The North Atlantic Treaty Organization (NATO) has announced a Life Extension Programme (LEP) for its Boeing E-3A Sentry airborne early warning and control (AEW&C) fleet, which aims to keep the aircraft operational until 2035.
On November 27, NATO Secretary General Jens Stoltenberg signed a contract, worth US$1bn, with Sir Michael Arthur, President of Boeing International, for the modernisation of the organisation's ageing fleet of E-3As – which first entered service with the alliance in 1982. The modernisation and LEP of NATO's E-3As – which is being funded by 16 NATO member states – build on its plan to keep the Sentry on operations until 2035, meaning the aircraft will be more than 50 years old by its retirement.
At the press conference – held at Melsbroek Airport, Brussels – Stoltenberg said that the modernisation will integrate "sophisticated new communications and networking capabilities" onto the alliance's E-3A platform.
"NATO AWACS have been our eyes in the sky, supporting our airborne operations for decades. From patrolling American skies after 9/11, to our operations in Afghanistan, and as part of the global coalition against ISIS. The modernisation will ensure NATO remains at the leading edge of technology", he added.
The age and future of the E-3 platform, not just in NATO service but in the air arms of the US and the UK, has been called into question in recent years, with the latter electing to retire its fleet in favour of the E-7A Wedgetail AEW&C aircraft. During the conference, Stoltenberg assured that the platform is still "cutting edge", despite the fleet's 35-plus years of service.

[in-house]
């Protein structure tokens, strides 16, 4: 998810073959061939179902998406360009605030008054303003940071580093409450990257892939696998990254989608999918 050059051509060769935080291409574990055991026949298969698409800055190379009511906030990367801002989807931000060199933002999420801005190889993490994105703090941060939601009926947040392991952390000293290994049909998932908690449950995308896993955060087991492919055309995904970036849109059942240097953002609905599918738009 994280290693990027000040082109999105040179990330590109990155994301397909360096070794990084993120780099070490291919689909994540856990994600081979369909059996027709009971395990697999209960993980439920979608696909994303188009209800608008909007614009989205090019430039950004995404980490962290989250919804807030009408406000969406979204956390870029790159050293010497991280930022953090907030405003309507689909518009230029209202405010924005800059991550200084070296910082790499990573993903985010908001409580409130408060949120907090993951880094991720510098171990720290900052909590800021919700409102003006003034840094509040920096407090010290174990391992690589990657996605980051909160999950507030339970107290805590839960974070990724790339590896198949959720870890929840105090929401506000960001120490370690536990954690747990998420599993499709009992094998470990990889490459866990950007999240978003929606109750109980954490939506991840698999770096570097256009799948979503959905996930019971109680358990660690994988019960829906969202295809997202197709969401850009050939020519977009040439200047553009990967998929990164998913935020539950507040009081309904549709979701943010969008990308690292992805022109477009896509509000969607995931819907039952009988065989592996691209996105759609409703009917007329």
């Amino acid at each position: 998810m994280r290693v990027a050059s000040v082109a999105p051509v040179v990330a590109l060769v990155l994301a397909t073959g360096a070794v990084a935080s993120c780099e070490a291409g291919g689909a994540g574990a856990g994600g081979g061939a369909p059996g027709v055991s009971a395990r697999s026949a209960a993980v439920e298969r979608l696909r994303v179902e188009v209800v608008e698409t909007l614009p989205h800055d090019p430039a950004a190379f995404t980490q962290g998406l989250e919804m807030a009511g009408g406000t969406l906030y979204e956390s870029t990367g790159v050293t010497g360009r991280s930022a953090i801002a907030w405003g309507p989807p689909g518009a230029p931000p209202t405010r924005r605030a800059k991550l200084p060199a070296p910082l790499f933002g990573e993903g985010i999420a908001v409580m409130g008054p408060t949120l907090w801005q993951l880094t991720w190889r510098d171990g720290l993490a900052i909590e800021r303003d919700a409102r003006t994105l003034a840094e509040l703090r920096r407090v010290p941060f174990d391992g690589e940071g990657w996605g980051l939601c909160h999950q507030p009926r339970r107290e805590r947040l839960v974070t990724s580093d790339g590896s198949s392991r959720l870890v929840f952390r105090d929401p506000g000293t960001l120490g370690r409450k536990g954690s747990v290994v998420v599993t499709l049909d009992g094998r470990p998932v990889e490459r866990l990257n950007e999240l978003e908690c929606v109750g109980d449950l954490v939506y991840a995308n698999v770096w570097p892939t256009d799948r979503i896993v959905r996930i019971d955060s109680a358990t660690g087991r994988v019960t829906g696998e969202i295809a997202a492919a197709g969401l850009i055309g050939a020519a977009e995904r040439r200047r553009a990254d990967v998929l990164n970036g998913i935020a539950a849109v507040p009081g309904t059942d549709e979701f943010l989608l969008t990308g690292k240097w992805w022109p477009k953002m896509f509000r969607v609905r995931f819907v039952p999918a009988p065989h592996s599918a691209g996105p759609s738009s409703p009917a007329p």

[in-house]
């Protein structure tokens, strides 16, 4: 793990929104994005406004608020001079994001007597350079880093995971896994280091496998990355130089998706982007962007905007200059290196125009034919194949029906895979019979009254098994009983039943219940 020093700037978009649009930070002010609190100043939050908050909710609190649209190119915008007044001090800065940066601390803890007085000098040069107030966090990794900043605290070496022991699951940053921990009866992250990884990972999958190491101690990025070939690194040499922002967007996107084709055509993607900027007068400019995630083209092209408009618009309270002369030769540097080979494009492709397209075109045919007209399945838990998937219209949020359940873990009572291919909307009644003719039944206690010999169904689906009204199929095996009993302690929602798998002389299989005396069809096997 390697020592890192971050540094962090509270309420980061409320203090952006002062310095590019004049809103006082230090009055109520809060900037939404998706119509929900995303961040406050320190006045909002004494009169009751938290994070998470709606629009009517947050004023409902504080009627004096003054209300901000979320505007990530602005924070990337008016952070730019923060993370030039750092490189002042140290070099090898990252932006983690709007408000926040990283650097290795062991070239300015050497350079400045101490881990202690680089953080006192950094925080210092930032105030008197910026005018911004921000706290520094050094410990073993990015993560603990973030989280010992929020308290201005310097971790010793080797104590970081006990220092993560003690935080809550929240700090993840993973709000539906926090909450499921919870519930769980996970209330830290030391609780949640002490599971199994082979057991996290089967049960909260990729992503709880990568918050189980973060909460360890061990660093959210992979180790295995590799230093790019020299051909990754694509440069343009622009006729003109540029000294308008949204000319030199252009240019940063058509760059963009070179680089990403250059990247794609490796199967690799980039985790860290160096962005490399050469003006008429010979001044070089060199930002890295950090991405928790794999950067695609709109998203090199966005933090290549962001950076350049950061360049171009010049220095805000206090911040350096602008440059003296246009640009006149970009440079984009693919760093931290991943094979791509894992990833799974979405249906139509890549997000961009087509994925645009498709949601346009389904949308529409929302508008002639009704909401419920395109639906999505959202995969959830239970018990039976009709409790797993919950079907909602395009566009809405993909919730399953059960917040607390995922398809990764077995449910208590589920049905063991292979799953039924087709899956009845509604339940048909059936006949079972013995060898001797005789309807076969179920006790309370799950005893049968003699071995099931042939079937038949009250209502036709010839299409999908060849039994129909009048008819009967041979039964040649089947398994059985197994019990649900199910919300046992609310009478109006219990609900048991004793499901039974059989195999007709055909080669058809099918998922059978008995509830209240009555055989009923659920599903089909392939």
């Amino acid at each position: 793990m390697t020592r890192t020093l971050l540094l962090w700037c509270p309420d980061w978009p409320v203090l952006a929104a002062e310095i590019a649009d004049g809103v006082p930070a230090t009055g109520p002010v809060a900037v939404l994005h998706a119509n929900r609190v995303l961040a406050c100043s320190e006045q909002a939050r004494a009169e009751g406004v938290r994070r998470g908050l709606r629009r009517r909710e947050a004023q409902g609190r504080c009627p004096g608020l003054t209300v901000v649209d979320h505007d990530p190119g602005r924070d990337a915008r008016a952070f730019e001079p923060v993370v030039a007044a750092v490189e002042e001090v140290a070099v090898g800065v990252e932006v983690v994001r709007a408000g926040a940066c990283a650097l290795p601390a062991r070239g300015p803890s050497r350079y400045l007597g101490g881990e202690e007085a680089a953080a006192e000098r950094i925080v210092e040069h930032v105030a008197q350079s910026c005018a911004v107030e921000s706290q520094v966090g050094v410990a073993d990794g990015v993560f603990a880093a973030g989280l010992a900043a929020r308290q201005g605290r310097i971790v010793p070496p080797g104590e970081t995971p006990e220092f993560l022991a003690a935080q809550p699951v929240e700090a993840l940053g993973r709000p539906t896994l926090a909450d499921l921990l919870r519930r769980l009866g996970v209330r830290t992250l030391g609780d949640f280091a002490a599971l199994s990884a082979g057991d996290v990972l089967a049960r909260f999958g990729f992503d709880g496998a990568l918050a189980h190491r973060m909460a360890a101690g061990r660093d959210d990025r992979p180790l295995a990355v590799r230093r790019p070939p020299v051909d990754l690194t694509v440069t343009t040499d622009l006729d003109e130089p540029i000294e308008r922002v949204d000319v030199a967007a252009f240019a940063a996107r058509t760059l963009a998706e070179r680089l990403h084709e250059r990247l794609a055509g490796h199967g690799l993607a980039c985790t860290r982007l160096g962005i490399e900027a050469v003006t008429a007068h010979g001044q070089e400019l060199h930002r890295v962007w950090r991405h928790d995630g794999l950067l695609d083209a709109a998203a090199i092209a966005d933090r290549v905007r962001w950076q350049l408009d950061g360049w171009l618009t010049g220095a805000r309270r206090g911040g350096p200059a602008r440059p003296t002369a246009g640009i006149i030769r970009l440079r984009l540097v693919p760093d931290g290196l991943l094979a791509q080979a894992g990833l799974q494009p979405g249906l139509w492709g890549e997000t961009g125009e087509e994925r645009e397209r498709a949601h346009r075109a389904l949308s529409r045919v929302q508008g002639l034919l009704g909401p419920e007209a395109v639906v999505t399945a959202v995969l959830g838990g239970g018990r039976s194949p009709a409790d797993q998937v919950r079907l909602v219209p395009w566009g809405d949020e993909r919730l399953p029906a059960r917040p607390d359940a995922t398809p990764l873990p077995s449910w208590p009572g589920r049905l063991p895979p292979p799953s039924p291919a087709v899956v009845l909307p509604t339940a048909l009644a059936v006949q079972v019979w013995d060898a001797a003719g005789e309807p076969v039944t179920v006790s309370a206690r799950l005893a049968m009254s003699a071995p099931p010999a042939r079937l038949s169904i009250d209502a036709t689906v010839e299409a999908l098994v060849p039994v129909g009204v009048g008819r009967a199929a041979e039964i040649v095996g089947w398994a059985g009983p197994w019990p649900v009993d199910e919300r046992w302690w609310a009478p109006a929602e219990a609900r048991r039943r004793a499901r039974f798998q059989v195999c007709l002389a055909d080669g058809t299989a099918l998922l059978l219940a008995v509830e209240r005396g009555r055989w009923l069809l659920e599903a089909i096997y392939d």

Longer term, NATO is also looking at how to replace its 14 Boeing 707-based AEW&C aircraft. This was addressed by the NATO secretary general, who added: "We are planning the replacement of the AWACS in 2035. Here again, NATO will work closely with industry. We will consider how technologies – like artificial intelligence, autonomous systems and big data – can help NATO keep its edge."
Details of the new communications and networking capabilities or associated equipment were not expanded upon at the conference, but Sir Michael Arthur confirmed Boeing's commitment to the programme, adding that it will be working with Airbus, Leonardo, Northrop Grumman and Thales, among others, to provide the modernisation.
The news follows the arrival of NATO's first Northrop Grumman RQ-4D Alliance Ground Surveillance (AGS) high-altitude long-endurance (HALE) unmanned aerial system (UAS) at Naval Air Station (NAS) Sigonella, Italy, on November 20. See here for more: NATO's first RQ-4D arrives at Sigonella.